[I am sorry if this isn't the best place for this - it was either here or maybe on the Worldbuilding SE.]
I recently re-read one of my favourite childhood sci-fi books (Chocky by John Wyndham), and in it a young boy is asked by an alien being, where in the Universe our planet is.
It occurred to me that this is almost impossible to describe.
Nowadays, with Wikipedia and the Internet, we can get some of the way by stating that we're in a galaxy that is approximately 10 billion years old, light takes approximately 100000 years to cross it, and which is part of a local group, itself part of a cluster, and that part of a super-cluster.
Unfortunately the alien might then ask a follow-up clarification question such as
what is a year?
So we go to basics - in base 60 (as opposed to binary or base 10), our basic unit of time is called a second, and there are 60 seconds in a minute, 60 minutes in an hour and 24 hours in a day - which is the time our planet takes to rotate once completely. Our planet orbits a local star (that we call the sun) and each complete orbit takes approximately one year, and light takes around 8 minutes to get from our local star to our planet.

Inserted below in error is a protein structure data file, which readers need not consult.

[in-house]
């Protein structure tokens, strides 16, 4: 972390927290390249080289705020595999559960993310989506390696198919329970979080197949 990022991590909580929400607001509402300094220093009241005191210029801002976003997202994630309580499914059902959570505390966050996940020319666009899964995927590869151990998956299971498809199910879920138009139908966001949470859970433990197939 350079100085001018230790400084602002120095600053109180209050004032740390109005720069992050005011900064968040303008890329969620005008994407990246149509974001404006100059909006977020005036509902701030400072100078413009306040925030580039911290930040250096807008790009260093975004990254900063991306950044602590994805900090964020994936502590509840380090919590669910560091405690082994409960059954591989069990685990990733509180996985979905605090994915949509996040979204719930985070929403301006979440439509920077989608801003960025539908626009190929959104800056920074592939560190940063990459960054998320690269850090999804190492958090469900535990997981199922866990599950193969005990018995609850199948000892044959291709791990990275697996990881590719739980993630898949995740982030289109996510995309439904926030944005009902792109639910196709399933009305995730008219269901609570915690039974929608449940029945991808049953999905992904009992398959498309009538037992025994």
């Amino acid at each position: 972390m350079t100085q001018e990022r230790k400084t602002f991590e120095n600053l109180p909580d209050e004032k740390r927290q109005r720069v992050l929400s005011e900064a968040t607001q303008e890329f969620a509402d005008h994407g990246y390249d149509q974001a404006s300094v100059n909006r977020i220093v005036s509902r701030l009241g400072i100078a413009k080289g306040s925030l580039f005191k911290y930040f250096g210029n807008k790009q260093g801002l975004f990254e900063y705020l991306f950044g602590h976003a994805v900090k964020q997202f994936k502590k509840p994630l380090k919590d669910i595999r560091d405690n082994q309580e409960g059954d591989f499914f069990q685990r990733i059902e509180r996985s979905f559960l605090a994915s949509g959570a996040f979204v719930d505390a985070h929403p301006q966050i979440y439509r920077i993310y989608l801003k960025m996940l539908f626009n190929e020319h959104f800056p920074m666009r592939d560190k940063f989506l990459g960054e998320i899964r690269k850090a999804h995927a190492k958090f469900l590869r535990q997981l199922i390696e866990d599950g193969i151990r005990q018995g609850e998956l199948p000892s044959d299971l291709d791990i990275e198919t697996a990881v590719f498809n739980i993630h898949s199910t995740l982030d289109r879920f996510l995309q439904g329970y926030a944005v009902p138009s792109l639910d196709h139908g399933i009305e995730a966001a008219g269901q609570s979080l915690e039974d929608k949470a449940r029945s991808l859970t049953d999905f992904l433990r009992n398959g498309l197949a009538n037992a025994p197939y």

Unfortunately our alien might then ask, but how long is a second? - so we then get into atomic clocks, caesium 133 and phases of radiation, followed by the next inevitable question: what is caesium. So we have to get down to the Periodic Table of the Elements and decribe an atom, atomic weight, and how to define caesium in a way that a far off advance civilization could relate to - not to mention perhaps a tangent about Prime Numbers.
So if our alien was lucky enough to be in contact with someone like Professor Brian Cox, or a physyicist with astronomical leanings, how would such a description and conversation go?